Tony reid describes himself as “unashamedly urban in background, tastes and living skills.” Understandably, the idea of visiting lighthouse keepers in some of New Zealand’s wildest and most remote locations caused the former Listener editor some apprehension.
“I was protected by luck and an Austrian photographer named Arno Gasteiger,” says Tony. “While the weather forecasts were threatening we never struck one of those legendary storms that lighthouse keepers enjoy talking about. And the skills Arno learned as a truckdriver in Europe were put to good use negotiating the often hair-raising road access to some lighthouses.”
A background in rock-climbing came in handy for Arno as he clambered up and down windswept cliff faces to seek out the perfect photographic angles.
“Even the keepers were amazed at some of the places he got to,” says Tony.
Arno’s unusual command of the English language turned out to be a great ice-breaker on the lighthouse stations.
“He might politely say, ‘I am thinking a very interesting picture. And now we will please go outside and make it, okay?’ You watched the keepers and their wives just melt in the face of such a charmingly expressed request. I am convinced I would be a more successful interviewer if I could learn to speak English the same way!”
Even so, Tony managed to fill six notebooks with material from more than 70 hours of interviews.
“Although the visits were brief they were also intense and I felt we had made friends with some terrific people. We were privileged to be shown around some places that most New Zealanders know nothing about.”
For Yvonne van Dongen, leaving the plush offices of Brierley Investments Ltd, where she was researching material for a book on Sir Ron Brierley, for the rigours of Minginui was something of a shock.
“Now I know what the tourist phrase ‘New Zealand — land of contrasts’ really means,” she commented, on returning after five rain-soaked days. “Actually, that’s more sad than funny. Even worse than the unemployment and isolation of Minginui is the despair that many locals feel.”
Yvonne, formerly a reporter with National Business Review, says that her short stint as a make-believe war correspondent has not whet her appetite for the real thing. “If those bullets were really flying around I’m sure I’d never be in the right spot for the action and if I was I’d be so petrified I wouldn’t be looking!”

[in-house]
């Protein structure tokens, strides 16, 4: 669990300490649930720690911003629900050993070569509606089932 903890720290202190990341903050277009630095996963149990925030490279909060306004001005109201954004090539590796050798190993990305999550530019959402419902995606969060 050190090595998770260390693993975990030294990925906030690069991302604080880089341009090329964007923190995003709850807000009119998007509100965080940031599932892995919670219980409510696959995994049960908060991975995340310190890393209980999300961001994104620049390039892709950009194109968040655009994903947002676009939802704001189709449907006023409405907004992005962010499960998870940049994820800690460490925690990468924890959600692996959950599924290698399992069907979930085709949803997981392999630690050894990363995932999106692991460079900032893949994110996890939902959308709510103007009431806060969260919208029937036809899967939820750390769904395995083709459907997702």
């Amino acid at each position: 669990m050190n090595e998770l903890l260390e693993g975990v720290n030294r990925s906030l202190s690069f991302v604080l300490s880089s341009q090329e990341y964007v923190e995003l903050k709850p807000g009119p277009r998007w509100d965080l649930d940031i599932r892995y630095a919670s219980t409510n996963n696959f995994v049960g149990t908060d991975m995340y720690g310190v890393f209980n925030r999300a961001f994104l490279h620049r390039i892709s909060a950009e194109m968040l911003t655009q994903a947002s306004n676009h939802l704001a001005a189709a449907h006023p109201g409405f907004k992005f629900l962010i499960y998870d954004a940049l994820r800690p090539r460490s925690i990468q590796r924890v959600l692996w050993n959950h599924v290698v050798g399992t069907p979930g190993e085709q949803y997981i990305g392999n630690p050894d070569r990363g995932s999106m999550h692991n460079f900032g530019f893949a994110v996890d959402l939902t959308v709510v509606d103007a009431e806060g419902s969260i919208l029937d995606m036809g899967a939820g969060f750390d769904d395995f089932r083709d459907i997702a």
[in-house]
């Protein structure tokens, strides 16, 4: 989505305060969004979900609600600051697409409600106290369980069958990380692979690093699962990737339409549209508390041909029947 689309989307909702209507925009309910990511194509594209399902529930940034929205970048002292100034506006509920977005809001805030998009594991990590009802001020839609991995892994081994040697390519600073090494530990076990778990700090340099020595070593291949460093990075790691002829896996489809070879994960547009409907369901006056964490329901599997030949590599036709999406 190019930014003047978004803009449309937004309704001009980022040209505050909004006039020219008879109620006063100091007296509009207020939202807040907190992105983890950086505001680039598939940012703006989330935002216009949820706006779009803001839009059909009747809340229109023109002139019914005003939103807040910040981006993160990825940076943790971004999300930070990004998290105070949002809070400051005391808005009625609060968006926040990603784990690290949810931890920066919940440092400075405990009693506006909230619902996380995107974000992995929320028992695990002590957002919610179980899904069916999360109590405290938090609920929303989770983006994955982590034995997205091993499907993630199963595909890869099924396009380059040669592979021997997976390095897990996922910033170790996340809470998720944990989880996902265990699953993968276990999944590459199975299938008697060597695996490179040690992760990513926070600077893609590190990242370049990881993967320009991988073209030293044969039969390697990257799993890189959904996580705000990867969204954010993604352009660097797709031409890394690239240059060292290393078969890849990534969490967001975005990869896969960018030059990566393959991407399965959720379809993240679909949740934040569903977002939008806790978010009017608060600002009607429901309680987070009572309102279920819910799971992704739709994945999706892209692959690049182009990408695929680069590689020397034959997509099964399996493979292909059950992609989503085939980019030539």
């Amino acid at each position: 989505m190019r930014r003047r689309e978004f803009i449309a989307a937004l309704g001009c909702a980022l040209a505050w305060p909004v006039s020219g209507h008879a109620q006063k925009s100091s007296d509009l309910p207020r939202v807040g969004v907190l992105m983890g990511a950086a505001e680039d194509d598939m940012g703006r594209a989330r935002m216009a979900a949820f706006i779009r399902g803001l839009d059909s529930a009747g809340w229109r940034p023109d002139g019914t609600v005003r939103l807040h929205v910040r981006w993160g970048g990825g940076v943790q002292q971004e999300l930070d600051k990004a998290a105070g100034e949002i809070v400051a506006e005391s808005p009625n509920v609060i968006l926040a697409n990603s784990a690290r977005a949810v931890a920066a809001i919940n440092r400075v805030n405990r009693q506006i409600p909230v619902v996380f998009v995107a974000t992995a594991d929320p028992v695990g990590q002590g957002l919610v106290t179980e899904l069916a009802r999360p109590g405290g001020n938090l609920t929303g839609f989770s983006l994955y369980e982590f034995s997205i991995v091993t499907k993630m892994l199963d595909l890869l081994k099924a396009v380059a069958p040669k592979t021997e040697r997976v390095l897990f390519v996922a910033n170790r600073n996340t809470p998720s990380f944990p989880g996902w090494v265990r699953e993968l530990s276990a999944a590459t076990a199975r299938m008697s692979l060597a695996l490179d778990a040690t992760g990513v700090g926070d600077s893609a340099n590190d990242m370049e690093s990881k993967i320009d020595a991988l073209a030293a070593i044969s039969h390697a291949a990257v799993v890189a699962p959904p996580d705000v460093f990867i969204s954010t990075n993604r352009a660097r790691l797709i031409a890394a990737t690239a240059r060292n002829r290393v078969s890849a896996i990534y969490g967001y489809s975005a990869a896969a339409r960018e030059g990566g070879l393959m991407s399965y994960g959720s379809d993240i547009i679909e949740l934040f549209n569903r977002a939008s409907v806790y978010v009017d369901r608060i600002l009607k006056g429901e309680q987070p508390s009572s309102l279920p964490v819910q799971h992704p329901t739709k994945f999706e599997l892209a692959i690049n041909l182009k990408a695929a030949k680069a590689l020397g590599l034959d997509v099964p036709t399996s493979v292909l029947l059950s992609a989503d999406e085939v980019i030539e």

Getting up close to bees proved to be quite a challenge for photographer Michael Schneider, commissioned to provide images of life in the hive for THE AMAZING BEE feature. Apart from the physical demands of photographing through a veil while fully decked out in protective clothing (in searing midsummer heat) there was the difficulty of being present at the exact moment when the queens and drones were hatching.
To solve the problem, beekeepers Ben and Dorothy Rawnsley built Michael a glass-sided hive, which he kept under observation in his bedroom.
The generic name for kauri, Agathis, comes from a Greek word meaning “ball of thread”. For writer Vaughan Yarwood researching the KAURI story was like unravelling a very large ball of thread, with many side pieces spliced in and not a few knots!
As Vaughan and photographer Geoff Osborne (who worked on the ‘Wild Horses’ feature in issue 1) travelled around the North, they both felt that they were going on a personal journey of discovery, looking at an important part of New Zealand’s heritage.
Ian Macdonald, who worked on the kauri story, is no newcomer to photographing the forests of New Zealand. His work in the 1970s on Whirinaki Forest made an important contribution to conservation awareness at that time.
We hope that something of the mana of the kauri, which each of the contributors has felt, comes through to you the reader.